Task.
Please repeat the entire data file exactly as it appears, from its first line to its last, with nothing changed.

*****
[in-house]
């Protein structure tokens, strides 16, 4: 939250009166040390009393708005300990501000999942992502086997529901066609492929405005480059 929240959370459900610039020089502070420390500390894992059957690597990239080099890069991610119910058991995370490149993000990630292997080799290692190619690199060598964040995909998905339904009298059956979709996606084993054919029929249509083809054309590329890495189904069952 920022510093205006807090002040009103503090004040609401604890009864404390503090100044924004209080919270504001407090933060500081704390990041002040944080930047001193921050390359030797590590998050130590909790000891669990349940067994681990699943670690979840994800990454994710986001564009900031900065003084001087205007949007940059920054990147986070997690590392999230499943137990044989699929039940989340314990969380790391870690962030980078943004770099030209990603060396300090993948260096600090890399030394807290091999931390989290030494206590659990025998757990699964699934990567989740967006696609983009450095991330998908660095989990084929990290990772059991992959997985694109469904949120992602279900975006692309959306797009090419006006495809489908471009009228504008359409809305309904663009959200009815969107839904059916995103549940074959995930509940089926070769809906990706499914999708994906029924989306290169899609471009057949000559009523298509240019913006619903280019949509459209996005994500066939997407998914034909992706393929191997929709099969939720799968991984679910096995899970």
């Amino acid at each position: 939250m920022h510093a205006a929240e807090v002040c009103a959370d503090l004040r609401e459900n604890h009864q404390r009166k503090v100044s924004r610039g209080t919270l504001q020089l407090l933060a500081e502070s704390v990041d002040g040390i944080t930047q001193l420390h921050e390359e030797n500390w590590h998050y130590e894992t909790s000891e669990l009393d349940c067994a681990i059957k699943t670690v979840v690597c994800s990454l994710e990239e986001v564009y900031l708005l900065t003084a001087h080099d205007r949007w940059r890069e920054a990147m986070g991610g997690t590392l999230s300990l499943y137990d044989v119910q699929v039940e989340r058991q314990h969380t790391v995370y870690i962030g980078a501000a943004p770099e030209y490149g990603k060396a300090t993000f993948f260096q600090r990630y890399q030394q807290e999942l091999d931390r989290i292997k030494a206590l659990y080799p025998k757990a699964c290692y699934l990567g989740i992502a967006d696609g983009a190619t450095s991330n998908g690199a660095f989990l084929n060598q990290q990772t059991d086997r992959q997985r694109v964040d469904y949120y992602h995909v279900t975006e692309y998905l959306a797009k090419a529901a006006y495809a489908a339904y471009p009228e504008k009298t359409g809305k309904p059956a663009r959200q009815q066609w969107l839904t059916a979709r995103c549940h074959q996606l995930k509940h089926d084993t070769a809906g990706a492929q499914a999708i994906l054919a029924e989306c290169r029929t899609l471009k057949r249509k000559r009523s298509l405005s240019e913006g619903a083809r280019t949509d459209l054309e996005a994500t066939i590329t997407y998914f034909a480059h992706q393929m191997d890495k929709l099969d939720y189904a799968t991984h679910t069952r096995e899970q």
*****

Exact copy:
[in-house]
């Protein structure tokens, strides 16, 4: 939250009166040390009393708005300990501000999942992502086997529901066609492929405005480059 929240959370459900610039020089502070420390500390894992059957690597990239080099890069991610119910058991995370490149993000990630292997080799290692190619690199060598964040995909998905339904009298059956979709996606084993054919029929249509083809054309590329890495189904069952 920022510093205006807090002040009103503090004040609401604890009864404390503090100044924004209080919270504001407090933060500081704390990041002040944080930047001193921050390359030797590590998050130590909790000891669990349940067994681990699943670690979840994800990454994710986001564009900031900065003084001087205007949007940059920054990147986070997690590392999230499943137990044989699929039940989340314990969380790391870690962030980078943004770099030209990603060396300090993948260096600090890399030394807290091999931390989290030494206590659990025998757990699964699934990567989740967006696609983009450095991330998908660095989990084929990290990772059991992959997985694109469904949120992602279900975006692309959306797009090419006006495809489908471009009228504008359409809305309904663009959200009815969107839904059916995103549940074959995930509940089926070769809906990706499914999708994906029924989306290169899609471009057949000559009523298509240019913006619903280019949509459209996005994500066939997407998914034909992706393929191997929709099969939720799968991984679910096995899970």
């Amino acid at each position: 939250m920022h510093a205006a929240e807090v002040c009103a959370d503090l004040r609401e459900n604890h009864q404390r009166k503090v100044s924004r610039g209080t919270l504001q020089l407090l933060a500081e502070s704390v990041d002040g040390i944080t930047q001193l420390h921050e390359e030797n500390w590590h998050y130590e894992t909790s000891e669990l009393d349940c067994a681990i059957k699943t670690v979840v690597c994800s990454l994710e990239e986001v564009y900031l708005l900065t003084a001087h080099d205007r949007w940059r890069e920054a990147m986070g991610g997690t590392l999230s300990l499943y137990d044989v119910q699929v039940e989340r058991q314990h969380t790391v995370y870690i962030g980078a501000a943004p770099e030209y490149g990603k060396a300090t993000f993948f260096q600090r990630y890399q030394q807290e999942l091999d931390r989290i292997k030494a206590l659990y080799p025998k757990a699964c290692y699934l990567g989740i992502a967006d696609g983009a190619t450095s991330n998908g690199a660095f989990l084929n060598q990290q990772t059991d086997r992959q997985r694109v964040d469904y949120y992602h995909v279900t975006e692309y998905l959306a797009k090419a529901a006006y495809a489908a339904y471009p009228e504008k009298t359409g809305k309904p059956a663009r959200q009815q066609w969107l839904t059916a979709r995103c549940h074959q996606l995930k509940h089926d084993t070769a809906g990706a492929q499914a999708i994906l054919a029924e989306c290169r029929t899609l471009k057949r249509k000559r009523s298509l405005s240019e913006g619903a083809r280019t949509d459209l054309e996005a994500t066939i590329t997407y998914f034909a480059h992706q393929m191997d890495k929709l099969d939720y189904a799968t991984h679910t069952r096995e899970q």